A wife has won the right to appeal to the Supreme Court following one of the most contentious divorce rulings of the past 12 months.
Tini Owens, aged 66, from Worcestershire, had been refused a divorce from her husband Hugh, after it was ruled that there wasn’t adequate evidence to prove that their relationship had irreparably broken down.
The dispute had arisen after Mrs Owens had sought to end her marriage of almost 40 years.
Unusually her husband had objected to the petition and a Family Court Judge had ruled in his favour, arguing that the examples of Mr Owens’ behaviour – as cited by his wife – were not sufficiently “unreasonable” to grant a decree absolute.
Earlier this year, the case went to the Court of Appeal, where Judges ultimately upheld the original ruling. In making their decision, they argued that they could not find that the law had been misinterpreted at the earlier hearing – although they did indicate they were not satisfied with the law itself.
Sir James Munby, the president of the family division, said at the time: “Parliament has decreed that it is not a ground for divorce that you find yourself in a wretchedly unhappy marriage, though some people may say it should be.”
Many commentators were concerned about the implications of the decision, especially given that the Judges had appeared to accept that the marriage had come to an end “in fact”.
As it stands, Mrs Owens would have to wait until she and her husband had been separated for five years – at which point she could secure a divorce regardless of whether her spouse still objected.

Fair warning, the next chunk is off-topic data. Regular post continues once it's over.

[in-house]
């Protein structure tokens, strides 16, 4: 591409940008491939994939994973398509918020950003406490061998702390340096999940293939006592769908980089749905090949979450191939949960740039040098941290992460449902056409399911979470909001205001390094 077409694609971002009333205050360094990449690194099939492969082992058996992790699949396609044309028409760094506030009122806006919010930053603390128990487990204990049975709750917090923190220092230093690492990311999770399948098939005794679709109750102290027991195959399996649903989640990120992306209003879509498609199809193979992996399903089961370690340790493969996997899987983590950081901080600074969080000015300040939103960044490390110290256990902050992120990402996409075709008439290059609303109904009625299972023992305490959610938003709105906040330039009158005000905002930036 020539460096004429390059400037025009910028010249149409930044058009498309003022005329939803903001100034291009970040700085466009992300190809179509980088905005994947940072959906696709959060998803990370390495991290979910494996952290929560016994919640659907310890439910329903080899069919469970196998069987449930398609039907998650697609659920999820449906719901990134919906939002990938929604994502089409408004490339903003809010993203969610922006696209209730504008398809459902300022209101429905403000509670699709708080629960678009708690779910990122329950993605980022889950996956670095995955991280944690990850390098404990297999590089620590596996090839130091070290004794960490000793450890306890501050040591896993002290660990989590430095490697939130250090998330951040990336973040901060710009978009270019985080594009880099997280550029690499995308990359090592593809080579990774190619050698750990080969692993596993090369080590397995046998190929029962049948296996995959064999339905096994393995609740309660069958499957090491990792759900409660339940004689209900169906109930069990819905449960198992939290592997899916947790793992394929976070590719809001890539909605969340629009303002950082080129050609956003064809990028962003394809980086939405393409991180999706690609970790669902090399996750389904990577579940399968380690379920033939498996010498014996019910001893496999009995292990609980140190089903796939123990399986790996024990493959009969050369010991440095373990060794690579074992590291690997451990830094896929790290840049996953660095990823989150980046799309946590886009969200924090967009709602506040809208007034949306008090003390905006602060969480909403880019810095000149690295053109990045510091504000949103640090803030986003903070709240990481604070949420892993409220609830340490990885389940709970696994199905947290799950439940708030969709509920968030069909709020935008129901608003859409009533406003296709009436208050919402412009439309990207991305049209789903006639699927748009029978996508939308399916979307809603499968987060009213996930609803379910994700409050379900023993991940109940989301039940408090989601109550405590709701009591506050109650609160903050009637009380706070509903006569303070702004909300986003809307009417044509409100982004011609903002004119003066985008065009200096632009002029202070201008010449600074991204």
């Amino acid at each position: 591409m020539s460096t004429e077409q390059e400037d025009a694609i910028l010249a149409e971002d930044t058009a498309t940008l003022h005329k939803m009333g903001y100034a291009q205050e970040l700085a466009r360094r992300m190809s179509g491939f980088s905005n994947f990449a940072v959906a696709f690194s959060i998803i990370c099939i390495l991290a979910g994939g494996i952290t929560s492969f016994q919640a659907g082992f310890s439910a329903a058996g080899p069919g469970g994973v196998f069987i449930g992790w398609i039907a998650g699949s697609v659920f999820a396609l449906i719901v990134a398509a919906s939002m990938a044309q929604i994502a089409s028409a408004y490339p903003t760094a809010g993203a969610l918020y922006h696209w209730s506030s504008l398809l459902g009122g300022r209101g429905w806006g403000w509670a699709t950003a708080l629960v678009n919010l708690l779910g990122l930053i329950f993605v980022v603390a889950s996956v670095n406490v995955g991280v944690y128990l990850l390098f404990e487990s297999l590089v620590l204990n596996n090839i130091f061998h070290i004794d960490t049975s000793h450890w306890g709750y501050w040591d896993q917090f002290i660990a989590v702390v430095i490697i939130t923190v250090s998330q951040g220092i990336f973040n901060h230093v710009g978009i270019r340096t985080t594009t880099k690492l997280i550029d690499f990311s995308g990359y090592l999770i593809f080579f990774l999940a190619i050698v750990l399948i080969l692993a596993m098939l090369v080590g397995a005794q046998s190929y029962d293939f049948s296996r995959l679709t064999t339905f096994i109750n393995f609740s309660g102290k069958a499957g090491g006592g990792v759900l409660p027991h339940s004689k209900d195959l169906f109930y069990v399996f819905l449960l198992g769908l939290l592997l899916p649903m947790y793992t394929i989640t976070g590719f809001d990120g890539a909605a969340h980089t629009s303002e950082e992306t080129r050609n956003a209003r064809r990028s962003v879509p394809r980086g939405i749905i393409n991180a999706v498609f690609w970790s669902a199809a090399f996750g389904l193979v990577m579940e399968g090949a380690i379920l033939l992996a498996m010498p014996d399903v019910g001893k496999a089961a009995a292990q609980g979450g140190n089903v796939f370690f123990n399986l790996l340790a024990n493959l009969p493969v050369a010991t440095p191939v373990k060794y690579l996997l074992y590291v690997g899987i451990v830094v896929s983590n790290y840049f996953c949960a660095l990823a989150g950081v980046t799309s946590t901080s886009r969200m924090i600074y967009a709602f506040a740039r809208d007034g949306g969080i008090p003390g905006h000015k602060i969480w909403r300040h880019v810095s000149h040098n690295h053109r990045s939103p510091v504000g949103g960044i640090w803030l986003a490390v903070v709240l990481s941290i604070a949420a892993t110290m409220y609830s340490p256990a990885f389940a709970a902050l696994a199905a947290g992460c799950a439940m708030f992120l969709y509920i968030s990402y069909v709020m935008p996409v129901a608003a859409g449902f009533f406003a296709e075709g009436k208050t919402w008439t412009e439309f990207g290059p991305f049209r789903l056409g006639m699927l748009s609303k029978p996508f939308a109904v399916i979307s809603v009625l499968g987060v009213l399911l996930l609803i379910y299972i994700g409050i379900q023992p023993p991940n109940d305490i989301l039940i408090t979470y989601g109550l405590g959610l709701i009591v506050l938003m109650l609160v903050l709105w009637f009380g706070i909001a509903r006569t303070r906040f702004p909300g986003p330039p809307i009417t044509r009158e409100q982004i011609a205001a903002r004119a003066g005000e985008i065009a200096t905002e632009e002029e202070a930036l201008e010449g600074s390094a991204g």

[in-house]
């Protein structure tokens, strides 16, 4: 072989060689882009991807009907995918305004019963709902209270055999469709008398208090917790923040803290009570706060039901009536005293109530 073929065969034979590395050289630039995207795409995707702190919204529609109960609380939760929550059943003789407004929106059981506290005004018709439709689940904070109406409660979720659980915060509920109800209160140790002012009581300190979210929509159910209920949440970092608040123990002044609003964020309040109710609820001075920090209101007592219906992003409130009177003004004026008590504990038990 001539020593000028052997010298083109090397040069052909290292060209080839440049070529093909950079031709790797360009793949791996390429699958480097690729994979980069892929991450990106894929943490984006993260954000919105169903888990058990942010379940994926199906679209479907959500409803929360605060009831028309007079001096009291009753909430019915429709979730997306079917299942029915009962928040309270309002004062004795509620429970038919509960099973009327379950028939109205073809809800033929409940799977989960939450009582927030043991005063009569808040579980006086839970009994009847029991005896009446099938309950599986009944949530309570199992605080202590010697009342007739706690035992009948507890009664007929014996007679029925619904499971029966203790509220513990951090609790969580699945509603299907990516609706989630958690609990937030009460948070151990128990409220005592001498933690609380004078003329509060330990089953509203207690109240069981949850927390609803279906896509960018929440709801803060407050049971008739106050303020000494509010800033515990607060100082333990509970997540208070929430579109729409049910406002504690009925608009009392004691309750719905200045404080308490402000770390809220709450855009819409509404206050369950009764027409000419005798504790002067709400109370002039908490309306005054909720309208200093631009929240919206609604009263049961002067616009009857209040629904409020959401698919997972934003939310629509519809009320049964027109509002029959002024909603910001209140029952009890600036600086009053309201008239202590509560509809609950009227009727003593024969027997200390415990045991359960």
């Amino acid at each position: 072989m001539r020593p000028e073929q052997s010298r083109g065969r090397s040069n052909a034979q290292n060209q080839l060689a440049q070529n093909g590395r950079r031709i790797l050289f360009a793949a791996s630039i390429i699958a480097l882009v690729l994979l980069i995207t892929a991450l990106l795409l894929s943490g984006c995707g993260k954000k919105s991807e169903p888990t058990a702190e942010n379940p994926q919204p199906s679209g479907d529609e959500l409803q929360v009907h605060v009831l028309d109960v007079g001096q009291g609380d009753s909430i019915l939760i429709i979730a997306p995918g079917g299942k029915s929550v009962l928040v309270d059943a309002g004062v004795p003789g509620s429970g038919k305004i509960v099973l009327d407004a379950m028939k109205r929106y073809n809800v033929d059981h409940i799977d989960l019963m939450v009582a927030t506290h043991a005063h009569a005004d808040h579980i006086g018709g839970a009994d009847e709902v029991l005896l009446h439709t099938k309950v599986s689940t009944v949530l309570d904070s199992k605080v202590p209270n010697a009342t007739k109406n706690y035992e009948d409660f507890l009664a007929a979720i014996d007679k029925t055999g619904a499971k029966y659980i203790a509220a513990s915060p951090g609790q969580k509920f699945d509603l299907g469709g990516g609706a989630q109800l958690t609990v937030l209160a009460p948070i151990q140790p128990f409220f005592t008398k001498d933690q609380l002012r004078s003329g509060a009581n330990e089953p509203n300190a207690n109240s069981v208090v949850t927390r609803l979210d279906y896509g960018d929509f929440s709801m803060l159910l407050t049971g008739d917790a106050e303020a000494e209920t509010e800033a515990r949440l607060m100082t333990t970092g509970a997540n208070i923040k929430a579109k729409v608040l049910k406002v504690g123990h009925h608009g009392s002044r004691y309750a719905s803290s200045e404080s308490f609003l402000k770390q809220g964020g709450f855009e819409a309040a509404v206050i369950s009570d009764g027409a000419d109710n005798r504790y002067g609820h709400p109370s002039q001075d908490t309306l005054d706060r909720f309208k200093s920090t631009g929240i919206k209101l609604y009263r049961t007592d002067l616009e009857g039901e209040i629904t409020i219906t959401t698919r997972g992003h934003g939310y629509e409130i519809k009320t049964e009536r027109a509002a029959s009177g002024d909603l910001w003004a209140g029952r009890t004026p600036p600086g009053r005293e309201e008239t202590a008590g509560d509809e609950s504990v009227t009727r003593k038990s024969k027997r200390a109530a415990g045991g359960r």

She is therefore pinning her hopes on the Supreme Court overturning the previous rulings. A date for the hearing has yet to be confirmed.
Peter Martin, the head of Family at OGR Stock Denton, said: “There are two things to learn from the Court of Appeal’s decision. The one everyone has commented on is that there should be a possibility of ‘no fault divorce’ and our current system creates unnecessary ill feeling.
“The second is less obvious. If one is petitioning for divorce, the terms of the petition should, if possible, be agreed with the other party. They can then be as tame as possible as the other person will consent, in which case the Judge’s will not scrutinise the petition as heavily to confirm the behaviour is objectively unreasonable.
“If the other person is not going to consent, you then know to make the petition as strong as possible, which is what Tini’s solicitors should have done.”